Maybe there’s a reason that the YA dystopian genre had been long left behind by Hollywood. Films like The Hunger Games, Divergent, and Maze Runner had their heyday in the early 2010s, but the premise of beautiful teens and twenty-somethings having to reckon with their share of authoritarian governments/world-ending threats/love triangles had run its course. But there will always be a few stragglers to a Hollywood trend, and the long-delayed Chaos Walking is one of them.
Directed by Doug Liman, Chaos Walking was unquestionably meant to be the next big franchise for Star Wars and Spider-Man: Homecoming breakout stars Daisy Ridley and Tom Holland, respectively, but rewrites, poor test screenings, and other various behind-the-scenes problems would shelve the movie until it became a strange relic of another time. And that’s what Chaos Walking is: a relic, but an odd one at that, one that bears all the hallmarks of a standard YA dystopian movie, but with a shockingly grim and dark tone that appears to be part of an ill-conceived attempt to set it apart from the pack.
Based on the first book of Patrick Ness‘ Chaos Walking trilogy, The Knife of Never Letting Go, Chaos Walking is set in a distant future, on a distant planet colonized by humans. But on this planet, no women remain while the men are all afflicted by “the Noise,” a force that puts all their thoughts on display. Holland stars as Todd Hewitt, a boy living in the settlement of Prentisstown who has particular trouble controlling his “Noise,” his thoughts spilling out in a barrage of images and whispered half-thoughts, which take the form of colored swirls at constantly revolve around his head. The effects that depict the “Noise” are perhaps the most striking thing to come out of the film — swirls that turn into images at the drop of a hat; images that take on a life on their own and become birds, or rabbits, bounding out from the heads of their creators, sometimes even taking solid effect if the thought is strong enough. It becomes a pivotal part of Chaos Walking, both in-universe (the Noise is used simultaneously as currency, as brute force, or as bargaining chips) and in keeping the film from becoming too much of a snooze.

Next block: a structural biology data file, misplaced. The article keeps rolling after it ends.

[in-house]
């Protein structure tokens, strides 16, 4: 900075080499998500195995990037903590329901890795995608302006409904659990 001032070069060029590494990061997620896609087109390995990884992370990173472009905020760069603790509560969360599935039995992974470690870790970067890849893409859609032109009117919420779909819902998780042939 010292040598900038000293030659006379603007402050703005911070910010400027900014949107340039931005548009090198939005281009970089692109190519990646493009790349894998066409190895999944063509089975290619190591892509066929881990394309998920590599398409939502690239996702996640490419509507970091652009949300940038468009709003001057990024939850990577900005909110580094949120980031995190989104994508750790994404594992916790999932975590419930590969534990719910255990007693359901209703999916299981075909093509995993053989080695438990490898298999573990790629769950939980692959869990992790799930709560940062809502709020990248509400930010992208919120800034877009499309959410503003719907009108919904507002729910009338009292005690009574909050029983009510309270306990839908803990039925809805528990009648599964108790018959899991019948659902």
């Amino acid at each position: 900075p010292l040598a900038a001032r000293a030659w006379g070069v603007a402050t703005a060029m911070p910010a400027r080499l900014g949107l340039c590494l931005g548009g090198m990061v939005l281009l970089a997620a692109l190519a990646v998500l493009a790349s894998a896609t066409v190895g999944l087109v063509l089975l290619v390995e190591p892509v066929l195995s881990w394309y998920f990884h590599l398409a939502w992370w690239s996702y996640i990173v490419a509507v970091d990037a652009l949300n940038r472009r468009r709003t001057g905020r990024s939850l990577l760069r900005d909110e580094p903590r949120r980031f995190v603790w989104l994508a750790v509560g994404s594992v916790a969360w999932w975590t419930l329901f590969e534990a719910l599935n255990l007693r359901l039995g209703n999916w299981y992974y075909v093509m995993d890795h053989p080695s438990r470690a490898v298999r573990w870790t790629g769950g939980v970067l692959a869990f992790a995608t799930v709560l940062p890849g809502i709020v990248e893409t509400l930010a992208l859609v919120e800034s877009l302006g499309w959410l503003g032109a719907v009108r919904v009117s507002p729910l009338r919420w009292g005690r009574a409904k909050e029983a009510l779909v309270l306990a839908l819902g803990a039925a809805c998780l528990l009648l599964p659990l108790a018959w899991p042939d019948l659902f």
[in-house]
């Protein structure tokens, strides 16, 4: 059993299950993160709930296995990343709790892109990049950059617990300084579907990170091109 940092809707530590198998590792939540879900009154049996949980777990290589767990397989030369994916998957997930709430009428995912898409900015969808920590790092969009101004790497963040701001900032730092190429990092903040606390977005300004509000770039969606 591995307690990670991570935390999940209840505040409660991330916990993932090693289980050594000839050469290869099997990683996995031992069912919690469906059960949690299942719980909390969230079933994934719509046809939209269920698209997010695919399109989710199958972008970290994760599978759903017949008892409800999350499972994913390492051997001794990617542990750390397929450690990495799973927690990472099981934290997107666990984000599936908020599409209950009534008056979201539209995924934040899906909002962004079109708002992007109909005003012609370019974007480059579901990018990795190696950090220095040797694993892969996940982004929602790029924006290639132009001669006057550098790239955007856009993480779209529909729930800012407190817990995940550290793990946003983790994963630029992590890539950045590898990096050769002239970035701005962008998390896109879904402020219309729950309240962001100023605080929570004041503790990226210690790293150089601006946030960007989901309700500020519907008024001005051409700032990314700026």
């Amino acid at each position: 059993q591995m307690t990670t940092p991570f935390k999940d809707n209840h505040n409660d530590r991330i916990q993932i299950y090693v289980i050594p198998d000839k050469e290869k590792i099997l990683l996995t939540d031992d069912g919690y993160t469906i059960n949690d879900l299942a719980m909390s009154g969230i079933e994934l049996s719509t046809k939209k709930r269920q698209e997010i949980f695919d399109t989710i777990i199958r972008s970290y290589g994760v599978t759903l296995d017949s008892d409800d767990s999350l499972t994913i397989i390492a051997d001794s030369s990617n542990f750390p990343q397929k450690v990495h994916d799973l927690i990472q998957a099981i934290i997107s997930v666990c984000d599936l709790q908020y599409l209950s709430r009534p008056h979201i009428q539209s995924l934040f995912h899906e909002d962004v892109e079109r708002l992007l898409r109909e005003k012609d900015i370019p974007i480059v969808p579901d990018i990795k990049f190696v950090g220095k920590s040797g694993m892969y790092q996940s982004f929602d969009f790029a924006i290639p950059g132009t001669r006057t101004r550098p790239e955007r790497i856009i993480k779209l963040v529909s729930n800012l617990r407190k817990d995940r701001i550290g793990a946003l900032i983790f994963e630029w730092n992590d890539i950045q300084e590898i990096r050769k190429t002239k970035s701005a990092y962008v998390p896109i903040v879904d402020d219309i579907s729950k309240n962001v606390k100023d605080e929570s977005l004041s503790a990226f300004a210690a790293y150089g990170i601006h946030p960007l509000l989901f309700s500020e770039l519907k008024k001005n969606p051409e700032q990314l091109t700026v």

Todd spends his time trying to keep his Noise under control while dutifully attending to his chores on the farm run by his adoptive fathers (Demián Bichir and Kurt Sutter), his parents having died when he was young in the war with the Spackle, the natives of the world, who he was told released a “germ” that was particularly fatal to women. But Todd desperately wants to impress the mayor of Prentisstown, David Prentiss (a fabulous fur coat-wearing Mads Mikkelsen), frequently putting him at odds with David’s cruel son (Nick Jonas, great at playing assholes).
But the fragile harmony of Todd’s life is shattered with the arrival of Viola (Ridley), a woman who crash lands on the planet after her scouting spaceship is torn to pieces by the force which gives its male inhabitants the “Noise.” The only survivor of the spaceship, Viola is discovered by Todd, who panics upon seeing the first girl in his life, and accidentally informs the entire village about her. Ridley, sporting a particularly bad blonde wig, barely speaks for the first half of the movie, leading Todd to think that Viola is mute, until he finally earns her trust by helping her escape David Prentiss and his legions of brainwashed minions, who want to kill her to prevent her from sending a message for rescue. There only hope: to make their way across the dangerous planet to another settlement, led by the tough-as-nails Hildy Black (Cynthia Erivo).
It’s all very par for the course for a YA dystopian movie: an oppressive regime that attempts to control its people through fear, a young protagonist (significantly aged up from the books) whose worldview is completely changed in a hamfisted metaphor for puberty, a central romance between two equally attractive leads. Chaos Walking even throws in a cute dog as a sidekick. The script is surprisingly banal for one that has undergone so many drafts and had a horde of screenwriters like Charlie Kaufman, Jamie Linden, John Lee Hancock, Gary Spinelli, and Lindsey Beer touching it up at one point. The final version is ultimately penned by book author Patrick Ness with Christopher Ford, and it’s one that feels exceedingly uninspired, except for the occasional shocks of gruesome violence and odd moments of naivety from Holland’s Todd (including him getting butt naked in front of Viola…to fight a giant squid) that feel like a leftover from when the character was younger or when the story was weirder.
So Liman, who has proved he can make inspired sci-fi movies before with films like Edge of Tomorrow, attempts to elevate Chaos Walking from the rest of its YA compatriots by giving it an intensely dark and grim tone. There’s no humor to be found in this movie, only violence and death, and the occasional naked squid fight (I still don’t know who that scene was for). And as if to hammer in how bleak this movie is, Chaos Walking makes sure to establish the stakes with shocking moments of animal cruelty. I won’t say what happens to the dog. The talented supporting cast is given little to do other than grimace or flaunt their fur coats, or in David Oyelowo‘s case, scream fire-and-brimstone verses as the town’s vengeful preacher who has it out for Todd and Viola. Holland and Ridley give serviceable performances as plucky YA protagonists who just want a better life.
Other than a few inventive sequences around the film’s central conceit of “the Noise,” Chaos Walking is a grim retread of the YA dystopian story that offers nothing else but a misguided attempt to elevate the genre through more a darker, more “adult” tone. It ends up being little more than a joyless exercise with bad wigs.
/Film Rating: 4 out of 10
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